I have sad news. My friend Stacy Phillips, a man who was many, many things, including a Grammy award winner, a Bluegrass legend and a founding member of the Afro-Semitic Experience, died on Tuesday, June 5 around 9:30 p.m. He was 74 years old. He experienced a massive heart attack on Sunday and from then on it was just a matter of time. He was surrounded by his family, his sister and his niece and nephew. Stacy was his own person and that was reflected in the life he led as a musician. If this news seems like a surprise or a blow, I agree. I have spent the past two days in a state of disbelief as the life of someone who was a colleague, a mentor, a friend, and a genuine world class grump slipped away. I would say more about Stacy, but others have already said it better. There is a great obituary about Stacy in the .
On Sunday, June 10, we participated in a musical memorial for Stacy at Café 9 in New Haven. We were joined by so many other musicians, bands, students, and fans who all paid tribute to him. There’s a great article about that event in the New Haven Independent.
Zichronoh l’vrachah May his memory be a blessing
Visit my ruminations and rambles page to find out what I am thinking about musically and see a few photos of recent and past gigs. Check out the gig page to see where I am playing and with whom. Don't forget to sign up for my e-mail list. And click on the bookings page to find out how to book me and one of my projects.
DAVID CHEVAN: the face of the bass
Colin McEnroe Show podcast
This past August Warren Byrd, my long-time music partner and Afro-Semitic Experience co-founder and I participated in the recording of a special live Colin McEnroe show about musicians making spirituality into art. That two-hour event was pared down to a little less than an hour and aired on Colin’s WNPR show.
The show was taped at the Copper Beech Institute Holy Family Passionist Retreat Center. Warren and I were joined by three other Connecticut musicians whose art is informed by their spiritual lives, Tina Colon, Arunan Arulampalam, and Noah Baerman.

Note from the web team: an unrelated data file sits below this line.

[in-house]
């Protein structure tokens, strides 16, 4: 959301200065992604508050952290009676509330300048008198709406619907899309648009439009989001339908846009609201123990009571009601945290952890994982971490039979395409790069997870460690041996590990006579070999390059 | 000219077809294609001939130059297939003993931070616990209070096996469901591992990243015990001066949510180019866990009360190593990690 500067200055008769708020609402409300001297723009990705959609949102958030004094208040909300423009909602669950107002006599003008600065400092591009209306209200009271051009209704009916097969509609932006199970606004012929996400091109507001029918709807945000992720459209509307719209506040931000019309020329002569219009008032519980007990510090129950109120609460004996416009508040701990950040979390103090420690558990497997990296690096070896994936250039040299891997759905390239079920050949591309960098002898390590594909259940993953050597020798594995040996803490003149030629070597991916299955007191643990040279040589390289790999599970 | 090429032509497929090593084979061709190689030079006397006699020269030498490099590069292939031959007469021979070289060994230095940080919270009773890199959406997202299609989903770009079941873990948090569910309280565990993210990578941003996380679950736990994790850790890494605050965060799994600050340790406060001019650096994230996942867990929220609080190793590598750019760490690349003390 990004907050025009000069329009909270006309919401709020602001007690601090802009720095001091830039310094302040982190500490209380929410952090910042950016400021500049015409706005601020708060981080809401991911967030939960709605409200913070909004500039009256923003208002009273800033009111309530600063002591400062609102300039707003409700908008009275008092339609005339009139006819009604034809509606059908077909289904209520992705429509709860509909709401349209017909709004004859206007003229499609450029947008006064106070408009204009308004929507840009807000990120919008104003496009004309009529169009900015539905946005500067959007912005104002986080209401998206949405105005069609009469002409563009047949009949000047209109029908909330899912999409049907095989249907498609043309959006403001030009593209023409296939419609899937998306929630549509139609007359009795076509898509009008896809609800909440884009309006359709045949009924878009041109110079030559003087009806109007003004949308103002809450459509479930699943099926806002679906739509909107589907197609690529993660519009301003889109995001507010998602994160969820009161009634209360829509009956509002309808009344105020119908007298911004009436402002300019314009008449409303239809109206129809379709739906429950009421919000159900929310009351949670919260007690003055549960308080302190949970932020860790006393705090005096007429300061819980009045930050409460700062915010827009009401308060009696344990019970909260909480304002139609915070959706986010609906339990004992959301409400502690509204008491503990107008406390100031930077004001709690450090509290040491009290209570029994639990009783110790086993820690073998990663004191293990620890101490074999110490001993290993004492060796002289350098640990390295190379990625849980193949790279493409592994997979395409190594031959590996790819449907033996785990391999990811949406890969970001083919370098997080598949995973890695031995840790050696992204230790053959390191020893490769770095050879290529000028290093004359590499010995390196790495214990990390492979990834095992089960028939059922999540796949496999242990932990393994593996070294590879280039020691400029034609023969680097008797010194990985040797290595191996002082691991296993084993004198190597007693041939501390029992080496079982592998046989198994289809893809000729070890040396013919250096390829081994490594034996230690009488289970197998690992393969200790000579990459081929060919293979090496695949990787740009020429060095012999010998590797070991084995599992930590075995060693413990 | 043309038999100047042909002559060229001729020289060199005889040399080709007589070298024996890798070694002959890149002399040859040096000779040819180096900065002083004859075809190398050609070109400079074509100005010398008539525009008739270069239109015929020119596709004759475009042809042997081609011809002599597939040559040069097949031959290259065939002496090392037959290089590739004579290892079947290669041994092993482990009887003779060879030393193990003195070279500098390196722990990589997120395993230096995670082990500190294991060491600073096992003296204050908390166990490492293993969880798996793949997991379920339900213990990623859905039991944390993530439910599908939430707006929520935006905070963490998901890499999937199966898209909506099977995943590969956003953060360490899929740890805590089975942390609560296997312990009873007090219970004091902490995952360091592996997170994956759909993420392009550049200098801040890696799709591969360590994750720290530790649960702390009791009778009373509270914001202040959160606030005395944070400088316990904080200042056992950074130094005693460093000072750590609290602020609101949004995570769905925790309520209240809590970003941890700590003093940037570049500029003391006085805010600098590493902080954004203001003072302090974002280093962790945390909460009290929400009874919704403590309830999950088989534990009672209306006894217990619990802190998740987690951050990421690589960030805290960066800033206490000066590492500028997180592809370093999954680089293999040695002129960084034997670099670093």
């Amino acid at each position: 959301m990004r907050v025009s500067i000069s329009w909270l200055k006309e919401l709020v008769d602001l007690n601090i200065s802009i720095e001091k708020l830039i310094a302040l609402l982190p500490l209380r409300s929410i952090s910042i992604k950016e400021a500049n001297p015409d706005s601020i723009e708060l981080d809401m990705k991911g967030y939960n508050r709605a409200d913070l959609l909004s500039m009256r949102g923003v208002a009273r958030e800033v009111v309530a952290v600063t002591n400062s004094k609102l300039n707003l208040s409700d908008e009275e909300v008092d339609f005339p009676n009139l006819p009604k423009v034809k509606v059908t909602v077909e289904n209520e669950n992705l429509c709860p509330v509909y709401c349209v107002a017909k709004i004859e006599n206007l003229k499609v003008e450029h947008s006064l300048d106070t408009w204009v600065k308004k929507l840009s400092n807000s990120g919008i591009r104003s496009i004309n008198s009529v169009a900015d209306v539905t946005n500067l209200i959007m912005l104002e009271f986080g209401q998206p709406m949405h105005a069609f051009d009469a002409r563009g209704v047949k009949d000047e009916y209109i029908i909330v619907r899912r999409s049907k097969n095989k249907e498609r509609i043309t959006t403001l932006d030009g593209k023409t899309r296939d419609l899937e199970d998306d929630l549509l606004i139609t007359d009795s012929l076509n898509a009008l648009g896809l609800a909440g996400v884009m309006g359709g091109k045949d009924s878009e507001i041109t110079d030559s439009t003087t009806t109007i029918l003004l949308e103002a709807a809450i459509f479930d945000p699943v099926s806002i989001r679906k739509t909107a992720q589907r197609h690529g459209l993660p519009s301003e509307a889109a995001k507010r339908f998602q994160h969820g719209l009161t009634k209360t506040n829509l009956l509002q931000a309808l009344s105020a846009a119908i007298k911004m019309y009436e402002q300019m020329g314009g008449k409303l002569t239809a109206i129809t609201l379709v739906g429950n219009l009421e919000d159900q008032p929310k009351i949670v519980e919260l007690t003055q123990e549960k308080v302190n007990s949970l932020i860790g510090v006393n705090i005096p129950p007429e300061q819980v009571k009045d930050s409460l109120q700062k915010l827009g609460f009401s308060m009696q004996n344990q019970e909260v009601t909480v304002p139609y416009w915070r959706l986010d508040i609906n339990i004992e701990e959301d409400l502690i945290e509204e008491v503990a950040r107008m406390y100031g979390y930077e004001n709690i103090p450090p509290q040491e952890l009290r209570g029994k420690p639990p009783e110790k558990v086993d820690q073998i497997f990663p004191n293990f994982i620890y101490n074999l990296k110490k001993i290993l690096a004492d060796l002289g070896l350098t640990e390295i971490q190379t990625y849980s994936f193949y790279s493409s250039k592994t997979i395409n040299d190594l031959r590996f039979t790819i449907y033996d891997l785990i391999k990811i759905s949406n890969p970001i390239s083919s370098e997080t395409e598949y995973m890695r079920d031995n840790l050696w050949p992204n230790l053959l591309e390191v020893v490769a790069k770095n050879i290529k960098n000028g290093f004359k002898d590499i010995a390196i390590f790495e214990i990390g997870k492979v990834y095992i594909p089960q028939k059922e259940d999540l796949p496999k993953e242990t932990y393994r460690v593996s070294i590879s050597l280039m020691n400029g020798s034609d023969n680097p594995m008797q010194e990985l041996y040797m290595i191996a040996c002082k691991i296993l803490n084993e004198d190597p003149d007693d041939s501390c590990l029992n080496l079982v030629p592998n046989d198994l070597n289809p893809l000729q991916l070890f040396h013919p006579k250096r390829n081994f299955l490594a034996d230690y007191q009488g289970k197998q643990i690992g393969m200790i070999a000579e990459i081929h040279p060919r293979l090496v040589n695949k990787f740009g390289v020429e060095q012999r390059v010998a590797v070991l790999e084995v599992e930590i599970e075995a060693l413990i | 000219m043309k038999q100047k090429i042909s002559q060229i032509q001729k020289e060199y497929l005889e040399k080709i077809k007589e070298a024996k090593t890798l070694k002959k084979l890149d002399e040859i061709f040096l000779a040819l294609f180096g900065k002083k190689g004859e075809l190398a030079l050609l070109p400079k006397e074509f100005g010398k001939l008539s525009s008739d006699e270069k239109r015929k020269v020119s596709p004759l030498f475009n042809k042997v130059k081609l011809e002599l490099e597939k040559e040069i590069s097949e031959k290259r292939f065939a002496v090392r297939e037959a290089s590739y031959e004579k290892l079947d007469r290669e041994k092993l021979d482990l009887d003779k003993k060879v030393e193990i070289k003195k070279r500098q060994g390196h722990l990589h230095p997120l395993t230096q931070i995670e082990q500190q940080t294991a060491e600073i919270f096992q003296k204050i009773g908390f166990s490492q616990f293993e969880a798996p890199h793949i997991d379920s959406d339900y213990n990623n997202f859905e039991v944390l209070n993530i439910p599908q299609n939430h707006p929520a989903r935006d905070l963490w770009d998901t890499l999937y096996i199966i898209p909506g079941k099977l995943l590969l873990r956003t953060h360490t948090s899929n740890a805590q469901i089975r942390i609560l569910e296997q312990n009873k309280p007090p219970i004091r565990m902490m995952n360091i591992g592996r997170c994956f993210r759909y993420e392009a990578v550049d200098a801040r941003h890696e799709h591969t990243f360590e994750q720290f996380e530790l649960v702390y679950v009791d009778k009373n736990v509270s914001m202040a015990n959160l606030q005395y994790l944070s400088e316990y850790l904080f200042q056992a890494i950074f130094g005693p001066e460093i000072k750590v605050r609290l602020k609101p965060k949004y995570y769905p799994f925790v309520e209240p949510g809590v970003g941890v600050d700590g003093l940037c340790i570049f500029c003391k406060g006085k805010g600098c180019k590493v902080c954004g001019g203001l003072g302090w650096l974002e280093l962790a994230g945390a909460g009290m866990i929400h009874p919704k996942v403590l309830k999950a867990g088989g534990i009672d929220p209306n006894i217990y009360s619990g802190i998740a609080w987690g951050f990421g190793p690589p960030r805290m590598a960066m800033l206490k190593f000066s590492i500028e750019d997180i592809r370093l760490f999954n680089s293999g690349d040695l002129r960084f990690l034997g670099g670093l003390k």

Interested? The show is now a podcast that you can listen to. Here’s the link:
Playing with The Afro-Semitic Experience at the URJ Biennial 2017
The Afro-Semitic Experience at Beecher Park
Come join us for a free outdoor evening concert in New Haven.
The Afro-Semitic Experience at The Mount
The Afro-Semitic Experience comes to the Mount, Edith Wharton's estate for a special concert. Come join the experience for a night of Unity in the Community in the Berkshires!
The Afro-Semitic Experience in concert
A free summer concert with the Afro-Semitic Experience in the city of Thomaston, CT. Come and join the experience.
Letters from the Affair premiere and workshop performance
a work in progress performance followed by a talk back conversation with the composer
“Letters from the Affair” is an epistolary song cycle based upon a series of letters from the late 19th century written by the Impressionist painters Camille Pissarro and Edgar Degas.
I’ve framed these letters to tell a little-known story from the end of the 19th century about the relationship between two founding members of the French Impressionist Art movement, Camille Pissarro and Edgar Degas. The letters and the story centers on their friendship as artists and how it deteriorated and then completely ended as a result of the news and political fallout of the Dreyfus affair. This work presents an impression of the intimate personal ramifications of a national political event and is an illustration of how racism and anti-Semitism can destroy a friendship.